So, it is possible that the electoral fallout from developments today is one less tough contest for the conservative Pat Toomey. Let us hope so.

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Filed under 2010 Senate Elections, Republican Party

At the end of the day….

Perez Hilton is still ugly, and Miss California is still Miss California.

Miss California and Miss USA Runner-UP Carrie Prejean

Miss California and Miss USA Runner-UP Carrie Prejean

That is to say, Hilton is a snarky left wing homosexual blogger (why is he even judging this contest?), and Miss California is a stunning young woman who happens to hold traditional values.

Not too hard to pick sides on this one.  (not that it’s about sides, but, you know).

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Filed under Culture, Entertainment

Wasinger: social & economic conservatism not at odds

Rob Wasinger, longtime aide to Sen. Sam Brownback (R-Kansas) and now candidate for Kansas’s first congressional district, penned an op-ed in the Washington Examiner. In the short piece, he asserts that social and economic components are compatible and equally important elements of the modern conservative agenda.

This is an important message both for the long term and in the short, practical run of things – as the opposition party, unity is important if the Republicans are to stop anything, or wield effective negotiating clout to lessen the impact of ill-advised Democratic policy ideas.

There is more to it than Wasinger gets into, but his basic thrust is this:

The electoral/practical argument: “…a winning Republican coalition must include both economic and social conservatives.”

Remaining relevant: “…we must recast the argument in support of this coalition so that it resonates with voters’ concerns today.”

Making the modern connection: “Republicans must articulate that government grows when families and communities fail. … Policies designed to strengthen families and communities should be the basis of a new pragmatic consensus that reaches across party lines.”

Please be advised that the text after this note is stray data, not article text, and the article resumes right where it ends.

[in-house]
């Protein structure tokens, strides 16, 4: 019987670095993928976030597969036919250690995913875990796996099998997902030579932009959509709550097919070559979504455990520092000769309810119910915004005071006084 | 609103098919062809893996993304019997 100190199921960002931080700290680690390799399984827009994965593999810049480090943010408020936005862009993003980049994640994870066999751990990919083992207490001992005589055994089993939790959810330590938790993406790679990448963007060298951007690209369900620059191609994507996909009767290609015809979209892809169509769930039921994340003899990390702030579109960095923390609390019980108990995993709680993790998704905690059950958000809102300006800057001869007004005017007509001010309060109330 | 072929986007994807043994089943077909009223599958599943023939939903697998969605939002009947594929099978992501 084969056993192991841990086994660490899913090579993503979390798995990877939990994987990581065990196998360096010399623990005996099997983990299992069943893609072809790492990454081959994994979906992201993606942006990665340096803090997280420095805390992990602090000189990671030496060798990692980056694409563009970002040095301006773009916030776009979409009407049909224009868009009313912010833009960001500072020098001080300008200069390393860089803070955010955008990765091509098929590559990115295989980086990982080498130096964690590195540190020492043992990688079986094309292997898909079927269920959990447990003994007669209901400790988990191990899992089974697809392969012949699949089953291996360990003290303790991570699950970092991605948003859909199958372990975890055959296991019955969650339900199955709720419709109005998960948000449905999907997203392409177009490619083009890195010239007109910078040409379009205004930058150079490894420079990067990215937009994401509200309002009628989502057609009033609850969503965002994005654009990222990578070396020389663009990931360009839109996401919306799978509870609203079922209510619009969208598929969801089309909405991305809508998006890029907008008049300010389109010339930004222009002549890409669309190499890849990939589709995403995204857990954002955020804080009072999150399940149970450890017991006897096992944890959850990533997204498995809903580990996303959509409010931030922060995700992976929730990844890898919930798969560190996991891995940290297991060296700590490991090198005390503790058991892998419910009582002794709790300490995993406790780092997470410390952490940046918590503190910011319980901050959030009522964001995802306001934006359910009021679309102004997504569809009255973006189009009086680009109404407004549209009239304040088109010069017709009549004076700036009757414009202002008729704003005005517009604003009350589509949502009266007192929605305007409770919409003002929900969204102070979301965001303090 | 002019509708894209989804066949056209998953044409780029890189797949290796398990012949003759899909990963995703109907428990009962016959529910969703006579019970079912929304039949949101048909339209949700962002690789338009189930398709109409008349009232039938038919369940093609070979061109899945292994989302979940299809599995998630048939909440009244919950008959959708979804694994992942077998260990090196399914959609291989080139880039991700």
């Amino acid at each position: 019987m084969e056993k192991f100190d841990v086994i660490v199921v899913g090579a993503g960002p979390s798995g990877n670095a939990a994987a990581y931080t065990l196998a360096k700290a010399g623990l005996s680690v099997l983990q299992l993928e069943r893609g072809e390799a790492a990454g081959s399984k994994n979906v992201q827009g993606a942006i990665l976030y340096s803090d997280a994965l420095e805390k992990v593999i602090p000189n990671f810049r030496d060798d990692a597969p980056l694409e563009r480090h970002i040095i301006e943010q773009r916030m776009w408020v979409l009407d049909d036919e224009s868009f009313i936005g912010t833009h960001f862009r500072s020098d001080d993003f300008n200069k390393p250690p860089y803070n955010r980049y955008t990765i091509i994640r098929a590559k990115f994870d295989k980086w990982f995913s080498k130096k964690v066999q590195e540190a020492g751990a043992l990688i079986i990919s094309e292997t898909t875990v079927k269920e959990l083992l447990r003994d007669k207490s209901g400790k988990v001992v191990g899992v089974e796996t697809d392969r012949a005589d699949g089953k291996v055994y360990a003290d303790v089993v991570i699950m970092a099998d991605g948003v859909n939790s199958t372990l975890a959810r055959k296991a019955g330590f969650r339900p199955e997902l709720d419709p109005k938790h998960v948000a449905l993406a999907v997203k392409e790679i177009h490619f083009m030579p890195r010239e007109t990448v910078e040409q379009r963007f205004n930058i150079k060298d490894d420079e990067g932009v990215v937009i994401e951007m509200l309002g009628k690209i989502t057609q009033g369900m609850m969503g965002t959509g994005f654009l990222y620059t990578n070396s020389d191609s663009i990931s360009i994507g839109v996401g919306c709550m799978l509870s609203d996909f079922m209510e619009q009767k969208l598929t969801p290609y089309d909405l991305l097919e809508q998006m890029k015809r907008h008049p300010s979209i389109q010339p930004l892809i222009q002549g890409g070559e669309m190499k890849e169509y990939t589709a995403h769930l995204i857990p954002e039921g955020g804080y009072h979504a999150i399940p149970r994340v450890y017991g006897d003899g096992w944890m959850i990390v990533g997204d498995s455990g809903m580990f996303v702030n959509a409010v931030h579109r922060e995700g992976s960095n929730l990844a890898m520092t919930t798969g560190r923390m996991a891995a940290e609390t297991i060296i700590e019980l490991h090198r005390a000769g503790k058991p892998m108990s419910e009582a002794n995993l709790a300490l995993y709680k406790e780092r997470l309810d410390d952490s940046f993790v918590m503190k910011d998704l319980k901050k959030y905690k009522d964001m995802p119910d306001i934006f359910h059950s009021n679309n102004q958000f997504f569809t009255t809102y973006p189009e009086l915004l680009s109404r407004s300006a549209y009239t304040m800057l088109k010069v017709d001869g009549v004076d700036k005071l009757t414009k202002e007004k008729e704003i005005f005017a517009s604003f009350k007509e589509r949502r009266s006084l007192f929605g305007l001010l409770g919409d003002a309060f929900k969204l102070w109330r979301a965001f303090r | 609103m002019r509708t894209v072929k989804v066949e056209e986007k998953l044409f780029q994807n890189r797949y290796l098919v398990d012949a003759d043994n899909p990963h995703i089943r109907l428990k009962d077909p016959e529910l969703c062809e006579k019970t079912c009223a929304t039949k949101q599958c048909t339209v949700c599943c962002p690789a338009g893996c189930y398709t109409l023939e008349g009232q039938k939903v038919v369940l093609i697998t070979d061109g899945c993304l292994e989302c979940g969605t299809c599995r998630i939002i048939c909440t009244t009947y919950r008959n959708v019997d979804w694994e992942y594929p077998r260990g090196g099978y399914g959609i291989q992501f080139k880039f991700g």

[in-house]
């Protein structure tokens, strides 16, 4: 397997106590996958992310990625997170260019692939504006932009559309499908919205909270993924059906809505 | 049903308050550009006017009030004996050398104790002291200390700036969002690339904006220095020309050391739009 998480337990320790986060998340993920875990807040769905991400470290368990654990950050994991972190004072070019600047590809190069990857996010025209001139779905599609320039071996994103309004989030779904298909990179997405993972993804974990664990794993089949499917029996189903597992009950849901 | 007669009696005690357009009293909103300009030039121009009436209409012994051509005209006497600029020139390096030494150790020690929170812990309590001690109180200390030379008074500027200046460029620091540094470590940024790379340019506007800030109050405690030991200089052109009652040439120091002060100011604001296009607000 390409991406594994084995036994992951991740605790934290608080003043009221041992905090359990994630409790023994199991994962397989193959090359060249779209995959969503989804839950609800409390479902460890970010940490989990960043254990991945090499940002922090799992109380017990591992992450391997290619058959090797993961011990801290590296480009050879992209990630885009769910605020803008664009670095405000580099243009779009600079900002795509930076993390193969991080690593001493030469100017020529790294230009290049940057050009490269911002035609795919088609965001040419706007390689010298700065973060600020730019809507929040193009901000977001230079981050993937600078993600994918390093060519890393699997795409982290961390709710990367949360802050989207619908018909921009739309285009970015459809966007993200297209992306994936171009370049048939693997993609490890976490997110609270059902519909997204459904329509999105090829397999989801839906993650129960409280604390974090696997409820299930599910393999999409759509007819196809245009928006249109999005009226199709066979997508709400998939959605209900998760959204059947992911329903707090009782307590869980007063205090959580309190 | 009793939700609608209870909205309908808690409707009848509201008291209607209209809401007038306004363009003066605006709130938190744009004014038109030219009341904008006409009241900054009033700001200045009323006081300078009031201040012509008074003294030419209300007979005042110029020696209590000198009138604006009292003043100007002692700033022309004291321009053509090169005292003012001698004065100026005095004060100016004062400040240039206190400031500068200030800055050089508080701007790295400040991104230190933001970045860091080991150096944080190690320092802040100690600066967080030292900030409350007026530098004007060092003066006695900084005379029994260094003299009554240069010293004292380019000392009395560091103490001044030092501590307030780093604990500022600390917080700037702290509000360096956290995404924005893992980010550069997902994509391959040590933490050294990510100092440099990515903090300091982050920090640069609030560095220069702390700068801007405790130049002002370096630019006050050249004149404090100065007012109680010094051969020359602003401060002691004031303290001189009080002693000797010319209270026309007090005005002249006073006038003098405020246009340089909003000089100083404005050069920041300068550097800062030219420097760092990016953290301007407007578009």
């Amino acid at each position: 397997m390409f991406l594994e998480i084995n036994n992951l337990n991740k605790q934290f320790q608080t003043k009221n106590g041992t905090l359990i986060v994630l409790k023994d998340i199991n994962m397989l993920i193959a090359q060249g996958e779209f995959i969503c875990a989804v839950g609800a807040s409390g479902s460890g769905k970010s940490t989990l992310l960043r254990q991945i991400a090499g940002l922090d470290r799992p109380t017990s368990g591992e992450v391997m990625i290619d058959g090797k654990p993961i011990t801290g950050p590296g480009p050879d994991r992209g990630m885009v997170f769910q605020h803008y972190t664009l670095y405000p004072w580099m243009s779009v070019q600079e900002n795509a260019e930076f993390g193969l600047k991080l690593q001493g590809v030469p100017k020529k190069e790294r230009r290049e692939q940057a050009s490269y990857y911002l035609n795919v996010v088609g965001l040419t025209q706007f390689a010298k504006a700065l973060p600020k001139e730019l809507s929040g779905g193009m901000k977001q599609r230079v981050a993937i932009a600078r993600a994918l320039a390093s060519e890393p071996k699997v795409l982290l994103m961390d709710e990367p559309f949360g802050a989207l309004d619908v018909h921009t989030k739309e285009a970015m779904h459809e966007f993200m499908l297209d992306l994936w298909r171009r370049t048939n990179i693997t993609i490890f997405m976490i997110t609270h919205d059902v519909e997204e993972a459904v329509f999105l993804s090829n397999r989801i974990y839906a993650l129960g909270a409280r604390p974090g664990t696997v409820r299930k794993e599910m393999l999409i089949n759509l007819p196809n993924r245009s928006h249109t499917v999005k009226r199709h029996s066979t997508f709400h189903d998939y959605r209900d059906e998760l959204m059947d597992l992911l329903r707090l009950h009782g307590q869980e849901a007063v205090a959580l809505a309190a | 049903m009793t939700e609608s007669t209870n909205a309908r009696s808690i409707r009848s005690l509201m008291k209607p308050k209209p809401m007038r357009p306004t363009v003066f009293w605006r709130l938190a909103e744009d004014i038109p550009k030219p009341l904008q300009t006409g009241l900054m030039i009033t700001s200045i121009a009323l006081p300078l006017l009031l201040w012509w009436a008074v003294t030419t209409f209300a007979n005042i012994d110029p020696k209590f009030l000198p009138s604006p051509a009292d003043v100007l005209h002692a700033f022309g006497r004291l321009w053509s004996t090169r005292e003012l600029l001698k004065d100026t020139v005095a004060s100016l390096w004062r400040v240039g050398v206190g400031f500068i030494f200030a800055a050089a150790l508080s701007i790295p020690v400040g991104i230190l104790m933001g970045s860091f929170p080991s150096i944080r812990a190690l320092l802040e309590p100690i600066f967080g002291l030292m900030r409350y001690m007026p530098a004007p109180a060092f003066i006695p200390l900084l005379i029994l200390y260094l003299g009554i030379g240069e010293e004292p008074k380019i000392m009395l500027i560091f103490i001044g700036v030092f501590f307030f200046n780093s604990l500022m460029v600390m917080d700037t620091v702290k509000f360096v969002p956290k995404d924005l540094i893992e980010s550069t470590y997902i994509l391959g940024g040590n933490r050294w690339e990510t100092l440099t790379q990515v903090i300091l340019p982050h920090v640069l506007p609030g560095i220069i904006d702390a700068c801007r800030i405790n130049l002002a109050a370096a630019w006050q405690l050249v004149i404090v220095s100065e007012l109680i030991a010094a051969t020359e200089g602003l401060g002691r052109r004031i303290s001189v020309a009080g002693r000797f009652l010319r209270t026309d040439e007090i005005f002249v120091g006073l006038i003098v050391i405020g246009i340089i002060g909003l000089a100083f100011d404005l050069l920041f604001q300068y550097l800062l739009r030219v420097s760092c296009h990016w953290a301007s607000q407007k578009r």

This might sound like a logical tangent to compassionate conservatism (which allows for the use of government for social good), and maybe it is. The twist comes in the fact that policies designed for social welfare are specifically done so with the dual purpose of checking the growth of government, hence the (intended) appeal to economic conservative. (Or maybe that’s not a twist at all, maybe that’s already part of ‘compassionate conservatism’- admittedly I am not thoroughly familiar enough with the doctrine’ to say with absolute certainty).

I’m inherently skeptical of government efforts to engineer social benefits, because whatever the purpose is, you are playing with fire when you give power to the government to do anything, however noble the goals are.

However, it does depend on exactly what policies you are talking about. Moreover, I would say that to the degree government is involved with anything that could be considered social policy (the civil institution of marriage, for instance), that involvement should be of the constructive, values-driven kind that is designed to strengthen family units. Regardless of what you think the government’s role in addressing them should be, it is indisputable that the breakdown of marriage and the family leads to many of the social problems to which many are seeking government solutions.